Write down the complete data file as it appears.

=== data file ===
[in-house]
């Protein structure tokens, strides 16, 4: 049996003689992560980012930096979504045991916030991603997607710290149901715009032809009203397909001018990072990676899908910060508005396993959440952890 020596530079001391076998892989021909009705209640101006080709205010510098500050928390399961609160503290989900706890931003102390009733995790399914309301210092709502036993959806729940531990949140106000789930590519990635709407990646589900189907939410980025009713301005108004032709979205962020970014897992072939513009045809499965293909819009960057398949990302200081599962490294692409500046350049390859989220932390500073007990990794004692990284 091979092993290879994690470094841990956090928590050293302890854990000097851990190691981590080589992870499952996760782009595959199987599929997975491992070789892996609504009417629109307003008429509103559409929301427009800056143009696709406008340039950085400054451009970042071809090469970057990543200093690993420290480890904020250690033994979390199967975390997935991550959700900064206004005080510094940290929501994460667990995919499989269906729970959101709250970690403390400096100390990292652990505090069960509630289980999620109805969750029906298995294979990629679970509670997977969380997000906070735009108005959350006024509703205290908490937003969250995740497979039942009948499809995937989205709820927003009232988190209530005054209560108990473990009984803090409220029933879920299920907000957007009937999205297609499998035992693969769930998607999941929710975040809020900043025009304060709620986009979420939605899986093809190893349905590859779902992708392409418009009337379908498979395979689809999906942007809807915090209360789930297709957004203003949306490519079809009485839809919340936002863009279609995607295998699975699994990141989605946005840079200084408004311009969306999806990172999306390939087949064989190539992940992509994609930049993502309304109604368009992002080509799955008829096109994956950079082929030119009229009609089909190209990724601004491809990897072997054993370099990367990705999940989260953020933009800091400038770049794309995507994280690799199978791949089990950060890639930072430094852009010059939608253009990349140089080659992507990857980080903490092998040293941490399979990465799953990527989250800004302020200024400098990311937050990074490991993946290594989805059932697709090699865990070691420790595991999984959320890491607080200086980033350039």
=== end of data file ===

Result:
[in-house]
């Protein structure tokens, strides 16, 4: 049996003689992560980012930096979504045991916030991603997607710290149901715009032809009203397909001018990072990676899908910060508005396993959440952890 020596530079001391076998892989021909009705209640101006080709205010510098500050928390399961609160503290989900706890931003102390009733995790399914309301210092709502036993959806729940531990949140106000789930590519990635709407990646589900189907939410980025009713301005108004032709979205962020970014897992072939513009045809499965293909819009960057398949990302200081599962490294692409500046350049390859989220932390500073007990990794004692990284 091979092993290879994690470094841990956090928590050293302890854990000097851990190691981590080589992870499952996760782009595959199987599929997975491992070789892996609504009417629109307003008429509103559409929301427009800056143009696709406008340039950085400054451009970042071809090469970057990543200093690993420290480890904020250690033994979390199967975390997935991550959700900064206004005080510094940290929501994460667990995919499989269906729970959101709250970690403390400096100390990292652990505090069960509630289980999620109805969750029906298995294979990629679970509670997977969380997000906070735009108005959350006024509703205290908490937003969250995740497979039942009948499809995937989205709820927003009232988190209530005054209560108990473990009984803090409220029933879920299920907000957007009937999205297609499998035992693969769930998607999941929710975040809020900043025009304060709620986009979420939605899986093809190893349905590859779902992708392409418009009337379908498979395979689809999906942007809807915090209360789930297709957004203003949306490519079809009485839809919340936002863009279609995607295998699975699994990141989605946005840079200084408004311009969306999806990172999306390939087949064989190539992940992509994609930049993502309304109604368009992002080509799955008829096109994956950079082929030119009229009609089909190209990724601004491809990897072997054993370099990367990705999940989260953020933009800091400038770049794309995507994280690799199978791949089990950060890639930072430094852009010059939608253009990349140089080659992507990857980080903490092998040293941490399979990465799953990527989250800004302020200024400098990311937050990074490991993946290594989805059932697709090699865990070691420790595991999984959320890491607080200086980033350039």